s skippy the bush kangaroo: on the street where you live

skippy the bush kangaroo

Tuesday, September 30, 2008

on the street where you live

the campaign for america's future has a novel idea: why not invest in main street instead of wall street? go send this email to your congressjerk here:

dear congressjerk:

congress did the right thing by rejecting a bailout bill that did too much for wall street and too little for main street. don't cave in to wall street or white house pressure to ram through similarly flawed legislation. we need a new "new deal" that rescues main street and reigns in wall street.

i urge you to support legislation that rebuilds our economy from the bottom up. specifically, i urge you to:

invest in main street: on main street, jobs are disappearing, infrastructure is crumbling and local budgets are straining. a $200 billion economic rescue package for main street would generate clean american energy, extend unemployment benefits, aid states and localities to avoid debilitating cuts and modernize our crumbling infrastructure.

save the homeowners: defaulting mortgages are at the heart of the crisis. keeping deserving people in their homes is critical to shore up main street and wall street. the bankruptcy courts need to have the power to renegotiate mortgages and reduce foreclosures.

hold wall street accountable: instead of simply propping up reckless firms, we should establish a reconstruction finance corporation that can take over financial firms, sort out the solvent from the insolvent, close down some and merge others. we also need modern regulation that cracks down on the abuse. and taxpayers deserve preferred shares in any bank or investment house that we are forced to rescue.

thank you in advance for putting the interests of main street first.
send this email.
posted by skippy at 2:38 PM |


Preach it, brother, and keep it coming!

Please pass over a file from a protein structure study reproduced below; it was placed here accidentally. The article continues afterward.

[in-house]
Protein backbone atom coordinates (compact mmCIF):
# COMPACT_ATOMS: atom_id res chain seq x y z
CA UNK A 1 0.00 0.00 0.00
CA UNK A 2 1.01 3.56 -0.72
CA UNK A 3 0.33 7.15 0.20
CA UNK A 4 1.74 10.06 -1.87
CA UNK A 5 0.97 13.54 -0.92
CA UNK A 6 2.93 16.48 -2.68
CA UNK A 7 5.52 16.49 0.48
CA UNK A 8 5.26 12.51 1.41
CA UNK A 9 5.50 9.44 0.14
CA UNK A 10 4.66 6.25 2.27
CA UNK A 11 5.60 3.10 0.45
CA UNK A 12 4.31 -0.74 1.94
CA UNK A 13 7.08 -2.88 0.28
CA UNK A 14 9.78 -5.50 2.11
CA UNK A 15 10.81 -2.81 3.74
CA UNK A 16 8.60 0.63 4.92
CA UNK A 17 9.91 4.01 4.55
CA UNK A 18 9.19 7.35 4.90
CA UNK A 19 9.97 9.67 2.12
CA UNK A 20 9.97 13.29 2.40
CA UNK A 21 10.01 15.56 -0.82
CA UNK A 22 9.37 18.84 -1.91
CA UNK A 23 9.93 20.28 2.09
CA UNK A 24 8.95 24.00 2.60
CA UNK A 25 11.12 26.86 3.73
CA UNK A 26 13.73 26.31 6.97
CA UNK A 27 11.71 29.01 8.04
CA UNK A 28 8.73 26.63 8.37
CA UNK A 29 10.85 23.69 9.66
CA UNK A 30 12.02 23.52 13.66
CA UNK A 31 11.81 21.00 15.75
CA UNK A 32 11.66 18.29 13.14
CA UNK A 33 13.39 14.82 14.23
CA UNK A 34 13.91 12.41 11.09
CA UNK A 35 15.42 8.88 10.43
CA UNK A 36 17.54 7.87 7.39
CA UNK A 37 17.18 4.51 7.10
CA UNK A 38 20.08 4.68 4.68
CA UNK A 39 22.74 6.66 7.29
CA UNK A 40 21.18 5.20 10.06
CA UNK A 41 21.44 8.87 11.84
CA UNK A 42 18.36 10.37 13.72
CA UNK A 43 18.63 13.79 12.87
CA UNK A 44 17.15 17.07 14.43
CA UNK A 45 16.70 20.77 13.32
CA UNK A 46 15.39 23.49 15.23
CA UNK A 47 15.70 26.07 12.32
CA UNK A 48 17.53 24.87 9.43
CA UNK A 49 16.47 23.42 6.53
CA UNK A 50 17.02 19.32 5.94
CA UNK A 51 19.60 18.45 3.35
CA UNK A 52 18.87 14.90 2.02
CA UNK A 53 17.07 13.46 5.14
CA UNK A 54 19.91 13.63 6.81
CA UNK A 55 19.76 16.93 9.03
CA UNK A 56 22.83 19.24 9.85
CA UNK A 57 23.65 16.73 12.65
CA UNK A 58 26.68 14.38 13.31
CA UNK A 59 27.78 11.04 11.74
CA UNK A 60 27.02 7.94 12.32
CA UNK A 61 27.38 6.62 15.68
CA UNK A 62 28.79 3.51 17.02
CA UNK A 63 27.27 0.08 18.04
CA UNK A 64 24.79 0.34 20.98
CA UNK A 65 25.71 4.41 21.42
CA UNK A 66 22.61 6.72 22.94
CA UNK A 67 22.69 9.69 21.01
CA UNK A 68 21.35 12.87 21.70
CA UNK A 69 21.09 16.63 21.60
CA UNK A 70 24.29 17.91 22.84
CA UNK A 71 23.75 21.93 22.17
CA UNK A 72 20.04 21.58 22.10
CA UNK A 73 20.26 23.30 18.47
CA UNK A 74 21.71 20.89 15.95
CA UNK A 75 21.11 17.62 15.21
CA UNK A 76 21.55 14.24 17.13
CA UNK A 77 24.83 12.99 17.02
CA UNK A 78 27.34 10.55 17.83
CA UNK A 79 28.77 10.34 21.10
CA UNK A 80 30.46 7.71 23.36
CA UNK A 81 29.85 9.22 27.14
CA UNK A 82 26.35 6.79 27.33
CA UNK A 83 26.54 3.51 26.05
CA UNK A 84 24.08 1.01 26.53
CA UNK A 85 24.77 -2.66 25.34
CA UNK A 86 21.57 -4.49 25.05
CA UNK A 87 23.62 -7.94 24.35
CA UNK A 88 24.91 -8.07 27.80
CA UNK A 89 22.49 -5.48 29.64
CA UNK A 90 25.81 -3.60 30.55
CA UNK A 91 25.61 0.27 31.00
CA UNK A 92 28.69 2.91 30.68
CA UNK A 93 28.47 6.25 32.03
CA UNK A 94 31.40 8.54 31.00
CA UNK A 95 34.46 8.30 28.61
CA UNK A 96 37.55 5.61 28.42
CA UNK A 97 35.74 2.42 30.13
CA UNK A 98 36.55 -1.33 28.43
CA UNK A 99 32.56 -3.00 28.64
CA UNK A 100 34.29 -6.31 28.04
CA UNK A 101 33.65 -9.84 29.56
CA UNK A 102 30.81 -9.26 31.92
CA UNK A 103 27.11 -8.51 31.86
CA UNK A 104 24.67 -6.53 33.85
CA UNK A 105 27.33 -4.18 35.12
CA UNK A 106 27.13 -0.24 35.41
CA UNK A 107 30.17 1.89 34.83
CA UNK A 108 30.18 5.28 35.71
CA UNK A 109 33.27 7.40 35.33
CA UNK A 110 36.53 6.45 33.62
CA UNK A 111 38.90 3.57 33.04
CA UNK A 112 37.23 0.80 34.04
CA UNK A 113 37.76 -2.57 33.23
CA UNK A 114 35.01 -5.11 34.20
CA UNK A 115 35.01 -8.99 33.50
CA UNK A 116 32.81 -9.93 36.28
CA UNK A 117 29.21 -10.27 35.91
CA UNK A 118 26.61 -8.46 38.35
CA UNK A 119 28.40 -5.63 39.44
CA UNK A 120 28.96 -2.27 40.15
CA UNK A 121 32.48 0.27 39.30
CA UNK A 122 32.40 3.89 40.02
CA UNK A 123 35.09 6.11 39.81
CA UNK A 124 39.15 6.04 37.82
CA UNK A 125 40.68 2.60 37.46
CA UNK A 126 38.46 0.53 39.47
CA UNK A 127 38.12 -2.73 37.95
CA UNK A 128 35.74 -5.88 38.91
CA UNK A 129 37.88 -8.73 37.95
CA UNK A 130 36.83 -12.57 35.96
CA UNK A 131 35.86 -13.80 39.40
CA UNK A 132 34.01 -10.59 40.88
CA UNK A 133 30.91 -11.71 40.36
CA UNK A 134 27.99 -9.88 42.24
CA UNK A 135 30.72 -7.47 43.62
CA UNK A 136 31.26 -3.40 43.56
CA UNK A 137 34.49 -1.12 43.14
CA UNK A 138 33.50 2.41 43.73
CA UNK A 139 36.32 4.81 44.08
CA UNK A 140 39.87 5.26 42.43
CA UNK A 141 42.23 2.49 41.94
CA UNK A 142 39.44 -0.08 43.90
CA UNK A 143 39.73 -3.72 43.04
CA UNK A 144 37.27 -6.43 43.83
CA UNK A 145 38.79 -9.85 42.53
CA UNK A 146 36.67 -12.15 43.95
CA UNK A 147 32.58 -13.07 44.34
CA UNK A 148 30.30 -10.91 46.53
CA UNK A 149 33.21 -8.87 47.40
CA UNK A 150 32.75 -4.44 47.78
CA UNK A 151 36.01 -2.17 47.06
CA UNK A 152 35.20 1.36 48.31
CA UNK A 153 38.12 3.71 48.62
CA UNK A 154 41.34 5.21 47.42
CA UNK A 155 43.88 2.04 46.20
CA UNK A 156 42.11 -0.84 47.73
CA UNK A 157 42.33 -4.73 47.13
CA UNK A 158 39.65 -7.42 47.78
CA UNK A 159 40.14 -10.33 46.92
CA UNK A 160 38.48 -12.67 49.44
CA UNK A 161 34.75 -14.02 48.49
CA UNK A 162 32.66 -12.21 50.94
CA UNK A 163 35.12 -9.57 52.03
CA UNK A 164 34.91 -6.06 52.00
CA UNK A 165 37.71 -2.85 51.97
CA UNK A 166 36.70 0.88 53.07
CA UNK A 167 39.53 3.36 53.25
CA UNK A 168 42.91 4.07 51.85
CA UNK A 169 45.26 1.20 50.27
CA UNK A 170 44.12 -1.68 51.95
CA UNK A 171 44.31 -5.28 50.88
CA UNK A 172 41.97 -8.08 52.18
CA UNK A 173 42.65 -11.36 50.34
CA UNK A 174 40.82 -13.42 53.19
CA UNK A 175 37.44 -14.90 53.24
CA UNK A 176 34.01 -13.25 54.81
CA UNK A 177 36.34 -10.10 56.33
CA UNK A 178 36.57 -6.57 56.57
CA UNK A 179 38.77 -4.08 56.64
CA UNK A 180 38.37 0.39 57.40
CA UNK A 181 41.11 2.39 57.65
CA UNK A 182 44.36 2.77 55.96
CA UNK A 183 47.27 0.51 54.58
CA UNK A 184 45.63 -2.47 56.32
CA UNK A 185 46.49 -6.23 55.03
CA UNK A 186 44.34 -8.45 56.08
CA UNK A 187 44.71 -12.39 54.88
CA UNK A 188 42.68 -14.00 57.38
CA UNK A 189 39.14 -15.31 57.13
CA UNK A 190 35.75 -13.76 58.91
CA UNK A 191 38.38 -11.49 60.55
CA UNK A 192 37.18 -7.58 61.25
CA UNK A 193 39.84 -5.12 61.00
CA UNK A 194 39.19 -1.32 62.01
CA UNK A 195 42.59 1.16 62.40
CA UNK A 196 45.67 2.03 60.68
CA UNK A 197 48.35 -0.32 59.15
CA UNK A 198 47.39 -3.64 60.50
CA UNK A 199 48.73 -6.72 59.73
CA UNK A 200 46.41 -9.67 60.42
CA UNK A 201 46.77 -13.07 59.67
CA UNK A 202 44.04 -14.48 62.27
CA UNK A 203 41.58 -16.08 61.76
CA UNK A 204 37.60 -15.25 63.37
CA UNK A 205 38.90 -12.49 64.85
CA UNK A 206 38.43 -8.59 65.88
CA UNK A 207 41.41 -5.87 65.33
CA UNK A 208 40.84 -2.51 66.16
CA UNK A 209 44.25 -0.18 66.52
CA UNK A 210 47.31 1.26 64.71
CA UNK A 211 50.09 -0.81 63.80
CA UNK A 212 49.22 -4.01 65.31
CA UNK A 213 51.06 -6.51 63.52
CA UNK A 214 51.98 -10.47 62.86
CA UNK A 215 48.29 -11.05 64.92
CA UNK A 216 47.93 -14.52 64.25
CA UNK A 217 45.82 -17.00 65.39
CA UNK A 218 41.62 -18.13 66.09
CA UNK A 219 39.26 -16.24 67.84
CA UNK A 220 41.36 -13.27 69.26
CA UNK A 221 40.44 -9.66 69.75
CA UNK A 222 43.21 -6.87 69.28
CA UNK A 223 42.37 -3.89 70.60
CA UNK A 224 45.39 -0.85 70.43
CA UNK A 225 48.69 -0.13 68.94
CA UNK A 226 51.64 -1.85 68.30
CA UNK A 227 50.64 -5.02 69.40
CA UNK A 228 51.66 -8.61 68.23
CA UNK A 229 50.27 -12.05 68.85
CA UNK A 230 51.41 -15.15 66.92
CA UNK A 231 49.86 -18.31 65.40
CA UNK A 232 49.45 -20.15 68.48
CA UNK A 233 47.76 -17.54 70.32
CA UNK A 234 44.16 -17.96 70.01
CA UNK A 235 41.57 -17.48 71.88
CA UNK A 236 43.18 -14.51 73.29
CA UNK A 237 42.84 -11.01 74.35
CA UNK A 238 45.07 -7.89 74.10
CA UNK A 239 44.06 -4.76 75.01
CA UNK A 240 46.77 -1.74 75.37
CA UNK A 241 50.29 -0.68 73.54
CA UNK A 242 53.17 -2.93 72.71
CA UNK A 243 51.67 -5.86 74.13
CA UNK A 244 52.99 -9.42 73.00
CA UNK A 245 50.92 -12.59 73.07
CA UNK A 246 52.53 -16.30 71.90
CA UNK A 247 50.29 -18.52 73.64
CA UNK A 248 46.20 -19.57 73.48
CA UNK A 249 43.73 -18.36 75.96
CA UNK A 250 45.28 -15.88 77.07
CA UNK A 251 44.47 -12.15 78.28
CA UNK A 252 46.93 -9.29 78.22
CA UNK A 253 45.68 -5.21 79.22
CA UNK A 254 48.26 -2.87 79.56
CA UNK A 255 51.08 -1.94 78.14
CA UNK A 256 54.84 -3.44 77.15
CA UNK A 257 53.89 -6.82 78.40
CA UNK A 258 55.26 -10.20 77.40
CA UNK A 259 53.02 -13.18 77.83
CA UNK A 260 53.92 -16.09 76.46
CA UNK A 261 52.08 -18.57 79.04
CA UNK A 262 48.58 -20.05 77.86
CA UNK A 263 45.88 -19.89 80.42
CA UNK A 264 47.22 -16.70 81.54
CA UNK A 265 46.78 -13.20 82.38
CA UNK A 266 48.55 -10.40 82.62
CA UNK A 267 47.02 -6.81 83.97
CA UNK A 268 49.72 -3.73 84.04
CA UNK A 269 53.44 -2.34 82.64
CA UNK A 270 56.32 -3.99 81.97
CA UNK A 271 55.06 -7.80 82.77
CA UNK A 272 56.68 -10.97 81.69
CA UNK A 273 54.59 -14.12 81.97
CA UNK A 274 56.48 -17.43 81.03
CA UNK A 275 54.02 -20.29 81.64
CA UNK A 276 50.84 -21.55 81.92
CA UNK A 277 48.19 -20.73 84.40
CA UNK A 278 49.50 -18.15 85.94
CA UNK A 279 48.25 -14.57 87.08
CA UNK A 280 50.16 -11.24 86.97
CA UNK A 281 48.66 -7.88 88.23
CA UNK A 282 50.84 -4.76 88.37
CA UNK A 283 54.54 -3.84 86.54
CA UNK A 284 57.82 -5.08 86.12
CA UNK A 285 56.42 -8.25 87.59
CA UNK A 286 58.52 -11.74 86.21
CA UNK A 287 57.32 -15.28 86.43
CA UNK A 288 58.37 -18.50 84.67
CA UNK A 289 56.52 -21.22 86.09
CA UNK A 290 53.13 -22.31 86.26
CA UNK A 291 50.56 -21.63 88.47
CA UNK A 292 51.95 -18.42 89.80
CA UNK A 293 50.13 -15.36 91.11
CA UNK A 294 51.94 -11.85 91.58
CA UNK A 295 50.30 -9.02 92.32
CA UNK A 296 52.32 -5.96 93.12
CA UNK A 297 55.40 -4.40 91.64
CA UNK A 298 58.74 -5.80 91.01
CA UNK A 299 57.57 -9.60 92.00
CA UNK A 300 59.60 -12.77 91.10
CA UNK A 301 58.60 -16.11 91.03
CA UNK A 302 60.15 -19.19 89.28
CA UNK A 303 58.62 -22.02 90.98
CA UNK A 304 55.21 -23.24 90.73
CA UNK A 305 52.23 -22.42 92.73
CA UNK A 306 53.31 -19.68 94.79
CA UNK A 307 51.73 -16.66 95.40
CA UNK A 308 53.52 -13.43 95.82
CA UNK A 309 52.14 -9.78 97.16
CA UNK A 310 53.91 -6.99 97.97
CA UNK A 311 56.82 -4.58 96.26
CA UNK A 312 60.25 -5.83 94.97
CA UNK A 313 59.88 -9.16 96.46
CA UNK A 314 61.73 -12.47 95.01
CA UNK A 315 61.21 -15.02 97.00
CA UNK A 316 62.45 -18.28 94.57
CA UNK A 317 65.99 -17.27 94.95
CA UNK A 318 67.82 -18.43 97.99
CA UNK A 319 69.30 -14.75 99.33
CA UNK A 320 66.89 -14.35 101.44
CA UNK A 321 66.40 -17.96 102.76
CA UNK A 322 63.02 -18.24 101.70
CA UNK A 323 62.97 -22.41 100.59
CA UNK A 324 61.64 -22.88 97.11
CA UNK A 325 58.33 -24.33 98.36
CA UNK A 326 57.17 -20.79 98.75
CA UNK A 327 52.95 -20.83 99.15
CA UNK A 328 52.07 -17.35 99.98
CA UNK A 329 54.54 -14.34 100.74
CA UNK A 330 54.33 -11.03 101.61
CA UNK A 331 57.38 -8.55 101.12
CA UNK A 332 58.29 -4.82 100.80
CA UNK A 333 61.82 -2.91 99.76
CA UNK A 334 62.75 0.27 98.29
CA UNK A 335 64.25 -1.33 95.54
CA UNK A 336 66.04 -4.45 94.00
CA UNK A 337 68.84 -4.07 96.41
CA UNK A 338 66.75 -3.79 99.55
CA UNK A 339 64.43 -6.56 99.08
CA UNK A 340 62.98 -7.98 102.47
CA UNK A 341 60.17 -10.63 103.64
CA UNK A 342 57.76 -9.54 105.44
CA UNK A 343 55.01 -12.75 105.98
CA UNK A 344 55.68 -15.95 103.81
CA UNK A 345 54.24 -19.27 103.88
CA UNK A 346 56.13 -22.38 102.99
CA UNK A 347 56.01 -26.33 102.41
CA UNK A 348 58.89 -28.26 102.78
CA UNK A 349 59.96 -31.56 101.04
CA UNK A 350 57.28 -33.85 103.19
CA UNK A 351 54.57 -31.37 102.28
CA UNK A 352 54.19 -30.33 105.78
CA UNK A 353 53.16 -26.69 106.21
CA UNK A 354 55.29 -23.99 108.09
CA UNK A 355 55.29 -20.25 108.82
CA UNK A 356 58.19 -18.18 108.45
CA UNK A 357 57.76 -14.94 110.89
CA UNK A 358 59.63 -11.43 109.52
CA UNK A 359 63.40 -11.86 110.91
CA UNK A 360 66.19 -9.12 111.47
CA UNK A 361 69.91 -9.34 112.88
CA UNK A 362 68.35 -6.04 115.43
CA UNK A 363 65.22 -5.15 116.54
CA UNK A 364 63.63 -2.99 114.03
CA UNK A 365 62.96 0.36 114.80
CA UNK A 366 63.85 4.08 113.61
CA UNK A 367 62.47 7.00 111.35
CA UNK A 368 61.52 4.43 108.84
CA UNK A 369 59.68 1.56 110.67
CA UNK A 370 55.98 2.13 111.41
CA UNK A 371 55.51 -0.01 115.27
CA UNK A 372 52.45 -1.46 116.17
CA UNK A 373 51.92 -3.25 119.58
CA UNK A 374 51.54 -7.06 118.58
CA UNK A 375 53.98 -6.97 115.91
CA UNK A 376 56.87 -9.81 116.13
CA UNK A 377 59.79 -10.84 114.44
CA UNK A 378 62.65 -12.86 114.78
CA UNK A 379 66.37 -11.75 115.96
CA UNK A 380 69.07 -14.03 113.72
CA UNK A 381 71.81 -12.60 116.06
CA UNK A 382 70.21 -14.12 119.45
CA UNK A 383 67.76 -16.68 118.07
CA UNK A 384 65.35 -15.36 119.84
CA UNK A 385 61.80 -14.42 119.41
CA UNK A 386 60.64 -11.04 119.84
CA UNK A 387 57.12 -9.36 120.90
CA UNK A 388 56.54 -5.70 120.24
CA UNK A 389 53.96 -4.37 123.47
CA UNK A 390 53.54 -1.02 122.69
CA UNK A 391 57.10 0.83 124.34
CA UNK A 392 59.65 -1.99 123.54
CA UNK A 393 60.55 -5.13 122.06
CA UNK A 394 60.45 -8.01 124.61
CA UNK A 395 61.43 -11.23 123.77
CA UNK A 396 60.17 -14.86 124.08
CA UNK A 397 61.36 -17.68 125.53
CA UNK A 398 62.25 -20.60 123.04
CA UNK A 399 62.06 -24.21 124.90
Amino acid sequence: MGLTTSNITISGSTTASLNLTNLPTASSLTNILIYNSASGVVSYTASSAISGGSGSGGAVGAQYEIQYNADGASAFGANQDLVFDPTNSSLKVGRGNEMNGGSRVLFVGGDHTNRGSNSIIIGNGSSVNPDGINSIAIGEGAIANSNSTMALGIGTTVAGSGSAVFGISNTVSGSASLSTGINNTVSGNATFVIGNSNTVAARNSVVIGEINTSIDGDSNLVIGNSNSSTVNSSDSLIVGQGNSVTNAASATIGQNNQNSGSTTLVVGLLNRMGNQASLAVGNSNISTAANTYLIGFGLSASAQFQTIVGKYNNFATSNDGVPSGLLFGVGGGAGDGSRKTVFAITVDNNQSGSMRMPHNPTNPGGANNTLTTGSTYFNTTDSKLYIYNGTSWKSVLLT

commented by Blogger Sator Arepo, 3:30 PM PDT  
Uhm, excuse me. But these mortgage-backed securities are sitting in my retirement plan and making the place reek. Why should I -- an innocent victim of fraudulent "liar loans" that were fraudulently marketed as AAA-rated mortgage-backed securities to my retirement plan -- be victimized while the people who knowingly lied on these "liar loans" get bailed out?

This whole "Wall Street vs. Main Street" nonsense is just that -- nonsense. My retirement plan isn't "Wall Street". It's "Main Street". The government buying up those securities isn't bailing out "Wall Street". It's bailing out *me* -- the prudent person who did *not* commit fraud by lying on a mortgage application, who did *not* purchase a home he could not afford using some exotic "option ARM", in short, who did everything right -- but is going to get penalized by the bailout plan you propose, which rewards irresponsible people for lying on their loan applications and taking out loans for homes they could not afford while penalizing me for having the audacity to believe bond-rating agencies who told me I was getting prime grade mortgaged backed securities for my retirement plan rather than reeking toxic wastes.

Why are you proposing to reward the people who committed fraud, rather than the victims of fraud? That's what I'm wondering. Because that's what your letter is proposing to do -- to reward the people who commited fraud, rather than victims of fraud. Sigh.

-- Badtux the Defrauded Penguin
commented by Blogger BadTux, 4:46 PM PDT  

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